They called it marriage

They never call it sacrifice to enter Y’bhag’s cave.
“It’s marriage, honoring your family.” mother priestess said.

My real mother cried when she dressed me in the gown of silk and satin.

This year Y’bhag requested ten virgins.

I am the last to enter the stinking pit they call his palace.
Musicians lead me in my last Bandara as curtains of his cobwebs grace my cheeks.
My heart races as it’s never done before.

I hear the clicking from his pincers.
Coming closer. Closer.

Then all is dark.
In joy I know the harvest is secured for yet another year.

© Roger Bultot

To the image reminds me of cobwebs hanging from the ceiling, and this brought me into a Lovecraft world of hideous monsters, and the ritual sacrifices of girls.

Rochelle selects the picture, and writes the story. Every Wednesday we pretend it’s Friday. We are the Friday Fictioneers.

January 3, 2017

116 responses to “They called it marriage

  1. The whole “virgin” thing makes me wonder if the monster just wants to eat them or if it’s “fate worse than death” time?

  2. A dark story, Björn. I was delighted when I saw the photo that prompted this piece. The fact that it reminded you of cobwebs that turned into this dark tale is one of the things I like to see most from a prompt. Probably because it’s how my mind works too. I rarely can take a prompt as it is, I like to twist it to make it into something different.

  3. That was an awful story…in many cultures this is still done. And they call is marriage. It is interesting to know, the most often reason women go to the hospital is from domestic abuse….and this is the reason for many deaths….they call it marriage, and they celebrate.

  4. While reading your story gave me shivers, hearing you read it amplified it by 1000! Well done and awful, awful, awful… (in a well-written way!)

  5. Happy or sad there is usually a story to be had. But with this prompt I never expected ‘ten virgins’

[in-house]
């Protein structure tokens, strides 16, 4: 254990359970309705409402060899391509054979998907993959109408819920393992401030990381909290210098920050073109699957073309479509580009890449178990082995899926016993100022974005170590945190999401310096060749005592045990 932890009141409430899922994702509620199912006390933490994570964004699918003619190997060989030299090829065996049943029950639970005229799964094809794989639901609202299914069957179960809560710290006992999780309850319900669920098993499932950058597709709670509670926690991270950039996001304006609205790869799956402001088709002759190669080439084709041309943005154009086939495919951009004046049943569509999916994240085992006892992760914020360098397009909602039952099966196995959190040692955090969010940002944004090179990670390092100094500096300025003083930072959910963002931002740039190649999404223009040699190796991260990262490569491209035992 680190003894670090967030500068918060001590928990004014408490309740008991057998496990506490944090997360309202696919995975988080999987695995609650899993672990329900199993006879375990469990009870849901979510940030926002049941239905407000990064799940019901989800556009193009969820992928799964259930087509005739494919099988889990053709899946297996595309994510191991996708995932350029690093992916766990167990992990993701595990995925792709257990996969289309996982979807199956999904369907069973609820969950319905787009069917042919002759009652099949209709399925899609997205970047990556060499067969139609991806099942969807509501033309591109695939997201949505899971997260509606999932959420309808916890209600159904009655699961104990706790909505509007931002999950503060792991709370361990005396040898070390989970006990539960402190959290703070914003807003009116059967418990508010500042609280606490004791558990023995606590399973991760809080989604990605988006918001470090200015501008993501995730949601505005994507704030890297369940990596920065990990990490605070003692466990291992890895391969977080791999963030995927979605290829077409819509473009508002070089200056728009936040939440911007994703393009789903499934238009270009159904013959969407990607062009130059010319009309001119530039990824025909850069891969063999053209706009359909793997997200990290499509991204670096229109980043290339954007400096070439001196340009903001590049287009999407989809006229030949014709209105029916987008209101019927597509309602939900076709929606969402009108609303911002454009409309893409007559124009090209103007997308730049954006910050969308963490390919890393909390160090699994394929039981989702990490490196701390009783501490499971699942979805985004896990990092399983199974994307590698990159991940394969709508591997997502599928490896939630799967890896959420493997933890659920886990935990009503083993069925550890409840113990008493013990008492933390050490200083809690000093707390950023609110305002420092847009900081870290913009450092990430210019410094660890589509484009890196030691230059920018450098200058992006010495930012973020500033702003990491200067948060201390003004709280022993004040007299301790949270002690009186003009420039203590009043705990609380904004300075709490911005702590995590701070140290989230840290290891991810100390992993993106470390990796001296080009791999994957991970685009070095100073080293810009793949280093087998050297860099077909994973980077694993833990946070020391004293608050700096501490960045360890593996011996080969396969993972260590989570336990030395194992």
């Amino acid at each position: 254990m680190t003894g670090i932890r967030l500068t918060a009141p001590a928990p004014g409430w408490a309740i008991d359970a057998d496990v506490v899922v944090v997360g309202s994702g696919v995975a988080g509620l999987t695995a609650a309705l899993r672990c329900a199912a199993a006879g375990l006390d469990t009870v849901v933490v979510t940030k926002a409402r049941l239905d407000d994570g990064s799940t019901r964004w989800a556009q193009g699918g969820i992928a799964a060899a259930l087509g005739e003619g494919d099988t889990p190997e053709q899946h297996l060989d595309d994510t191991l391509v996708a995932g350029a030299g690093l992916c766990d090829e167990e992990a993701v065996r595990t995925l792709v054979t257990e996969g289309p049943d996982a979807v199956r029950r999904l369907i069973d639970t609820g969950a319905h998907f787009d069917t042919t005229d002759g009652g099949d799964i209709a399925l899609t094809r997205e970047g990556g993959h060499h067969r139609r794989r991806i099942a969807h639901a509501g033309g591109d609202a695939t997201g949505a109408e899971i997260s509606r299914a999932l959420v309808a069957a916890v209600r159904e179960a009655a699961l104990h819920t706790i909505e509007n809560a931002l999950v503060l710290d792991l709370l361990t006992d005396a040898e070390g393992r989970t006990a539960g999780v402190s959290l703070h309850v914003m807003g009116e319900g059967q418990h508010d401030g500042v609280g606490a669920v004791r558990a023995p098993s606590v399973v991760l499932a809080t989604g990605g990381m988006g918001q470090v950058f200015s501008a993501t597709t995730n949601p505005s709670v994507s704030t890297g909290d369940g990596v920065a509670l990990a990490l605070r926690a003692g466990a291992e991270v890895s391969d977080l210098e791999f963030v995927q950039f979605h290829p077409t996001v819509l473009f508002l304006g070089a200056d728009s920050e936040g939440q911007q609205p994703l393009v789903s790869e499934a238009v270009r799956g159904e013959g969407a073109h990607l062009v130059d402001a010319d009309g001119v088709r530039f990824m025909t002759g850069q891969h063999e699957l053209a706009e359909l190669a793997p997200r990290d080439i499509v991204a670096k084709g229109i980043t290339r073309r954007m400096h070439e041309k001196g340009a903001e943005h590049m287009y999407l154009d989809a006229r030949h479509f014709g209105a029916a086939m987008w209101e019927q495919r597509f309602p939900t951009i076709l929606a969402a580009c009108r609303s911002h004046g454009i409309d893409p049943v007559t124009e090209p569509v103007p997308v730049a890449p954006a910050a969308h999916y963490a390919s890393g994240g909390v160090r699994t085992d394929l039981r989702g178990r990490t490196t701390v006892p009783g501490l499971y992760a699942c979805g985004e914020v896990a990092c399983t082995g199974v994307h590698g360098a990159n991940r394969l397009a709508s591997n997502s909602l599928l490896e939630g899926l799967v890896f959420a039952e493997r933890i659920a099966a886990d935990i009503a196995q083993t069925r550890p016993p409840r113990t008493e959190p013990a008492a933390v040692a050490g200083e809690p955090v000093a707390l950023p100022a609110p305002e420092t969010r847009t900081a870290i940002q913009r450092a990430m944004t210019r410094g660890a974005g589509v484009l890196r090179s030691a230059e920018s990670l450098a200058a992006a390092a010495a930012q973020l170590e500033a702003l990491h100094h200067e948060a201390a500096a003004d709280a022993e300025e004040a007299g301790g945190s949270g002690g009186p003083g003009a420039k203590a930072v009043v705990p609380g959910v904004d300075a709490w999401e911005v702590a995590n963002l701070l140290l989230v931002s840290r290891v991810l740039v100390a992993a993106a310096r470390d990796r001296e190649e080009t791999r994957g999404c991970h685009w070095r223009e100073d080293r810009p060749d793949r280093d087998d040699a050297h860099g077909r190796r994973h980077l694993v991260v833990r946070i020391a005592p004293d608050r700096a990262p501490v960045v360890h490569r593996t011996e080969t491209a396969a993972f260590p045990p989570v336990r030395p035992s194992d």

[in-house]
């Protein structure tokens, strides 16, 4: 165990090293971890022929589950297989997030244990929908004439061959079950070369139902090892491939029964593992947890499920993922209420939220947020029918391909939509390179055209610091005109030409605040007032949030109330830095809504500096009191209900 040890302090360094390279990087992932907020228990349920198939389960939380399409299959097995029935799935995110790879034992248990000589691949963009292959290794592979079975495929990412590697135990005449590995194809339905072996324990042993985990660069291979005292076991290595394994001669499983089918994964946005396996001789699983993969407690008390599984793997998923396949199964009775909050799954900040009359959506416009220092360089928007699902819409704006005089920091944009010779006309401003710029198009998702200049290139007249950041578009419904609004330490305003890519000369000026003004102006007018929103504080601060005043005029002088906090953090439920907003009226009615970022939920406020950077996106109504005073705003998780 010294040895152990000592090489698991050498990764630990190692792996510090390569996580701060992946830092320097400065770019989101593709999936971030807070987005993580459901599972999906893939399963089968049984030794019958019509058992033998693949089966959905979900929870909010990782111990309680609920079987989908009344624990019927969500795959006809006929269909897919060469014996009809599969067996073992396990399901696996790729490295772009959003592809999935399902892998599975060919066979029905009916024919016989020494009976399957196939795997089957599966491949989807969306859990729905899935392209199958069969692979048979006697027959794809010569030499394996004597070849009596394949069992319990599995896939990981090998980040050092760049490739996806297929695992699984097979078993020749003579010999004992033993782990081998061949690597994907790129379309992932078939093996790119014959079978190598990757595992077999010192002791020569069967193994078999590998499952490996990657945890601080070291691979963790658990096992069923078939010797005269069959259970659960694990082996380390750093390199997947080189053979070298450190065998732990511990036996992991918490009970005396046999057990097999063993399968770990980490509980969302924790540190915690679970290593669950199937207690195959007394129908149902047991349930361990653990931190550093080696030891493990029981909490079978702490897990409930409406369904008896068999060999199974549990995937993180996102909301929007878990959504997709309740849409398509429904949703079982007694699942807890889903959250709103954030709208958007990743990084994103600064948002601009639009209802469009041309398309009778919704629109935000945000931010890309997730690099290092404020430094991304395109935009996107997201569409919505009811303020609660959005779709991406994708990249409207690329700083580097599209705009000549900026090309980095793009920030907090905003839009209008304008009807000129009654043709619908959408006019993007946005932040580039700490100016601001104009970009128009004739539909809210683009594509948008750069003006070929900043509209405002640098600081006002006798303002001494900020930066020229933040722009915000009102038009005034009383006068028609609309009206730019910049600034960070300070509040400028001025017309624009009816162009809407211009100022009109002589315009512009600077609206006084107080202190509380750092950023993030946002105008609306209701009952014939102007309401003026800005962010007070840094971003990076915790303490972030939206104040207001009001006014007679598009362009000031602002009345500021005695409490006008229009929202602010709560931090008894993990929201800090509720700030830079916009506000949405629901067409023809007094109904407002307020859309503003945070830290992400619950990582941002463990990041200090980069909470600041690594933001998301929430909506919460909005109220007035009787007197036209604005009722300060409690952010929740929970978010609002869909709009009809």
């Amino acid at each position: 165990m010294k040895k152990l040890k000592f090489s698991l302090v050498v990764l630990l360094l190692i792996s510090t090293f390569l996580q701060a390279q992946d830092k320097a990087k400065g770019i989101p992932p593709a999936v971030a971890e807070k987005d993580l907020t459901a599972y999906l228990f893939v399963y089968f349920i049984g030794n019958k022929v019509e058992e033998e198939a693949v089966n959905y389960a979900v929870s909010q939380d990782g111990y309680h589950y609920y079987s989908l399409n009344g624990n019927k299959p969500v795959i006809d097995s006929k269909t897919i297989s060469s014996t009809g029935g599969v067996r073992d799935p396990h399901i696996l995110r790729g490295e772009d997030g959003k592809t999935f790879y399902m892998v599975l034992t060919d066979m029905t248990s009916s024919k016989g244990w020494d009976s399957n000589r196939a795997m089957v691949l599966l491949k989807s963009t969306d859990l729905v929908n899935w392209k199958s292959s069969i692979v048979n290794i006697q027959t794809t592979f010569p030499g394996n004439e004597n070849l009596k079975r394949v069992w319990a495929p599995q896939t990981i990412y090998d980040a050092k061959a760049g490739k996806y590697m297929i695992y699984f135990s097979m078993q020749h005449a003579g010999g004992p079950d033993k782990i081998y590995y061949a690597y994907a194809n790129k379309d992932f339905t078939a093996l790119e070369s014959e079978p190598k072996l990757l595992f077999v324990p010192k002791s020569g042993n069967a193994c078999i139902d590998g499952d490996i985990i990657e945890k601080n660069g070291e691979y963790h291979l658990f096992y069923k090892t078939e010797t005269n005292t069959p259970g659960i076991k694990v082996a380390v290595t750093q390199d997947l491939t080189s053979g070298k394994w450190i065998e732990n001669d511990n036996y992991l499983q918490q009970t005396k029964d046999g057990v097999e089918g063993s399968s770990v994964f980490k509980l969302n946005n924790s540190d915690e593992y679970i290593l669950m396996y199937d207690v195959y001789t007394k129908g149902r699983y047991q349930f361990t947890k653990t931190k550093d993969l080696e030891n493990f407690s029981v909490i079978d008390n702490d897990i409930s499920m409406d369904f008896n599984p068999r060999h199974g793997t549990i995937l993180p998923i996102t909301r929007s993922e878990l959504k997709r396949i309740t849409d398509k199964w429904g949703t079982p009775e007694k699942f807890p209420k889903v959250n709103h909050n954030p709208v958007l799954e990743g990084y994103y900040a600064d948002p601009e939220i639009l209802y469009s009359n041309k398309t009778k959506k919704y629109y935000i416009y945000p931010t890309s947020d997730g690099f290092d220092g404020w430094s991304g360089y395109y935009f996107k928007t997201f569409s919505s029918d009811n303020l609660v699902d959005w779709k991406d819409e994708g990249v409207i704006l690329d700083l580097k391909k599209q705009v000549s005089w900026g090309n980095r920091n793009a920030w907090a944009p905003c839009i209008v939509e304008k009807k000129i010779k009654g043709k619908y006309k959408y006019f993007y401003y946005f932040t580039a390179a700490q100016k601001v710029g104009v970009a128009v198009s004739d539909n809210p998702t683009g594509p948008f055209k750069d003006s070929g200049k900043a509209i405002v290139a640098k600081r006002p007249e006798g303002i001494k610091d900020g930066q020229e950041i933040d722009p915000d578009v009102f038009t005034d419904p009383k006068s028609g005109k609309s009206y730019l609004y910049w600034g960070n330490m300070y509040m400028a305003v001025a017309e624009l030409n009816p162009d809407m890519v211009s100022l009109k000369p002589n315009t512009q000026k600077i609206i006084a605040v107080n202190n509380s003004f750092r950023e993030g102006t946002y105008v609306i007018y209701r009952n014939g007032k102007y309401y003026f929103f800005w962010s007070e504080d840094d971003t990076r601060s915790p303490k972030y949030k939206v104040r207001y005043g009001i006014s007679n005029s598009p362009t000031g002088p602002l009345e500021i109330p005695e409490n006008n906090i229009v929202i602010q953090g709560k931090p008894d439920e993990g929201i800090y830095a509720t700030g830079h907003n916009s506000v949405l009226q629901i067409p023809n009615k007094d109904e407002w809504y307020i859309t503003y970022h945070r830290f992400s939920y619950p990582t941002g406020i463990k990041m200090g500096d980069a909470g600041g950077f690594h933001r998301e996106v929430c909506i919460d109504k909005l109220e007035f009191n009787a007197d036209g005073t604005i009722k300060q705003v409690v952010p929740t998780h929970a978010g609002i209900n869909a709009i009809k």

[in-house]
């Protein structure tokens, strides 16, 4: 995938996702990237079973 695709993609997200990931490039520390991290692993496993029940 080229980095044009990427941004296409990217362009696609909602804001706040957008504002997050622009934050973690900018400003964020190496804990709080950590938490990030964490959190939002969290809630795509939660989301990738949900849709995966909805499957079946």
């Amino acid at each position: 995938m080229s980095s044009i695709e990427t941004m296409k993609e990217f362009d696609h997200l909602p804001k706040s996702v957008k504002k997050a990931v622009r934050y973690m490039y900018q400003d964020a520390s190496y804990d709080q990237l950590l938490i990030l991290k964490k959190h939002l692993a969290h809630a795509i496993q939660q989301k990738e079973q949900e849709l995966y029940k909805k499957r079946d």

6. Dear Björn,

    It’s been said already, but I’ll say it again. Your stellar reading of this piece serves to intensify the chill. Her willingness to sacrifice herself for the harvest took my breath away. Well done!



  7. As others have said, lovely creepy atmosphere and love the webs stroking her cheek a tender and eerie image. I would love to know why it is that Ancient Evils always require young girls as sacrifice, not, say older men … 🙂

  8. Love your take on it, Bjorn! 🙂 Lovecraft-ish, indeed. Had me swiping my cheek just in case…

  9. I loved hearing you read it, Bjorn. I’d love to figure out how to do that myself–and perhaps will–if I ever grow beyond my laziness and procrastination stage.

  10. There are so many correlations I can draw to real life from this story. The way women are always being sacrificed, used and abused, underpaid etc. And then also other women helping this along it the high priestess. The creature representing forced marriage partners, abusive partners, tyrannic governments convincing citizens of the need for sacrifice or collateral damage or higher taxes. And we go along with it.
    Caught in their web. Nicely written and recited too!

  11. The touch of cobwebs, the stench and the darkness, all create a terrifying picture. I hope her joy at knowing the harvest was safe was fulfilled. A great read.

  12. Holy monkies…. This, was, amazing, odd, I don’t typically see myself as the characters in stories, I usually feel like an onlooker, or a peeping tom, depending on the scene, but this time as i read I pictured myself being main cast XD. nicely done

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